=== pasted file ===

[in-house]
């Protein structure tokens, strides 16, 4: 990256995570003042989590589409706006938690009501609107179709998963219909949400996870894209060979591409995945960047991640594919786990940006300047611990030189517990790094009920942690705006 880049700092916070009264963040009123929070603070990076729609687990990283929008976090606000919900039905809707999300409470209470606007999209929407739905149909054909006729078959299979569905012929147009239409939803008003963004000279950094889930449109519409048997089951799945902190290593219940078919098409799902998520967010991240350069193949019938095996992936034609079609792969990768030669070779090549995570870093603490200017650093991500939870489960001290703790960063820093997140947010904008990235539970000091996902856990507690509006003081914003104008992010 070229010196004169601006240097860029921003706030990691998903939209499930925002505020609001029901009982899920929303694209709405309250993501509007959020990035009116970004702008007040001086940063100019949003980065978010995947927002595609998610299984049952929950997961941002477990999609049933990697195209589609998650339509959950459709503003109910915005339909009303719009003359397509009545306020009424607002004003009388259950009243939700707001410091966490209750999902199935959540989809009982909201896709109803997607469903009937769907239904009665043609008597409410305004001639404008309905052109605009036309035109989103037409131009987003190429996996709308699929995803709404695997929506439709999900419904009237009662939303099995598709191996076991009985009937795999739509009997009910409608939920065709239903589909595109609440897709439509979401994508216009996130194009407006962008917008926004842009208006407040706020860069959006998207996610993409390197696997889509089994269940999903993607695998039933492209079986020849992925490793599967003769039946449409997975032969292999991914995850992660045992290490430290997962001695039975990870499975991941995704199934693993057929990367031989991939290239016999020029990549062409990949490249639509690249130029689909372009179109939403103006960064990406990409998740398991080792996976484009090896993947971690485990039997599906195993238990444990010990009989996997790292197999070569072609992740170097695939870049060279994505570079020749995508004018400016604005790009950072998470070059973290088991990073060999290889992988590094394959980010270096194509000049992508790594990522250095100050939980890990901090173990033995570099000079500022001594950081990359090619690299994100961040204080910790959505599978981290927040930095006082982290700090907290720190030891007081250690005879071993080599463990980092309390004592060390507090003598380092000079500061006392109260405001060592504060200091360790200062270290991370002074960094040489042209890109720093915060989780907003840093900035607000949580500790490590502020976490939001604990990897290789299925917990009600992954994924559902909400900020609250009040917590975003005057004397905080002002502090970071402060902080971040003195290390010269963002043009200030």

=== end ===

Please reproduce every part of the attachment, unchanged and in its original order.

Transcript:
[in-house]
């Protein structure tokens, strides 16, 4: 990256995570003042989590589409706006938690009501609107179709998963219909949400996870894209060979591409995945960047991640594919786990940006300047611990030189517990790094009920942690705006 880049700092916070009264963040009123929070603070990076729609687990990283929008976090606000919900039905809707999300409470209470606007999209929407739905149909054909006729078959299979569905012929147009239409939803008003963004000279950094889930449109519409048997089951799945902190290593219940078919098409799902998520967010991240350069193949019938095996992936034609079609792969990768030669070779090549995570870093603490200017650093991500939870489960001290703790960063820093997140947010904008990235539970000091996902856990507690509006003081914003104008992010 070229010196004169601006240097860029921003706030990691998903939209499930925002505020609001029901009982899920929303694209709405309250993501509007959020990035009116970004702008007040001086940063100019949003980065978010995947927002595609998610299984049952929950997961941002477990999609049933990697195209589609998650339509959950459709503003109910915005339909009303719009003359397509009545306020009424607002004003009388259950009243939700707001410091966490209750999902199935959540989809009982909201896709109803997607469903009937769907239904009665043609008597409410305004001639404008309905052109605009036309035109989103037409131009987003190429996996709308699929995803709404695997929506439709999900419904009237009662939303099995598709191996076991009985009937795999739509009997009910409608939920065709239903589909595109609440897709439509979401994508216009996130194009407006962008917008926004842009208006407040706020860069959006998207996610993409390197696997889509089994269940999903993607695998039933492209079986020849992925490793599967003769039946449409997975032969292999991914995850992660045992290490430290997962001695039975990870499975991941995704199934693993057929990367031989991939290239016999020029990549062409990949490249639509690249130029689909372009179109939403103006960064990406990409998740398991080792996976484009090896993947971690485990039997599906195993238990444990010990009989996997790292197999070569072609992740170097695939870049060279994505570079020749995508004018400016604005790009950072998470070059973290088991990073060999290889992988590094394959980010270096194509000049992508790594990522250095100050939980890990901090173990033995570099000079500022001594950081990359090619690299994100961040204080910790959505599978981290927040930095006082982290700090907290720190030891007081250690005879071993080599463990980092309390004592060390507090003598380092000079500061006392109260405001060592504060200091360790200062270290991370002074960094040489042209890109720093915060989780907003840093900035607000949580500790490590502020976490939001604990990897290789299925917990009600992954994924559902909400900020609250009040917590975003005057004397905080002002502090970071402060902080971040003195290390010269963002043009200030």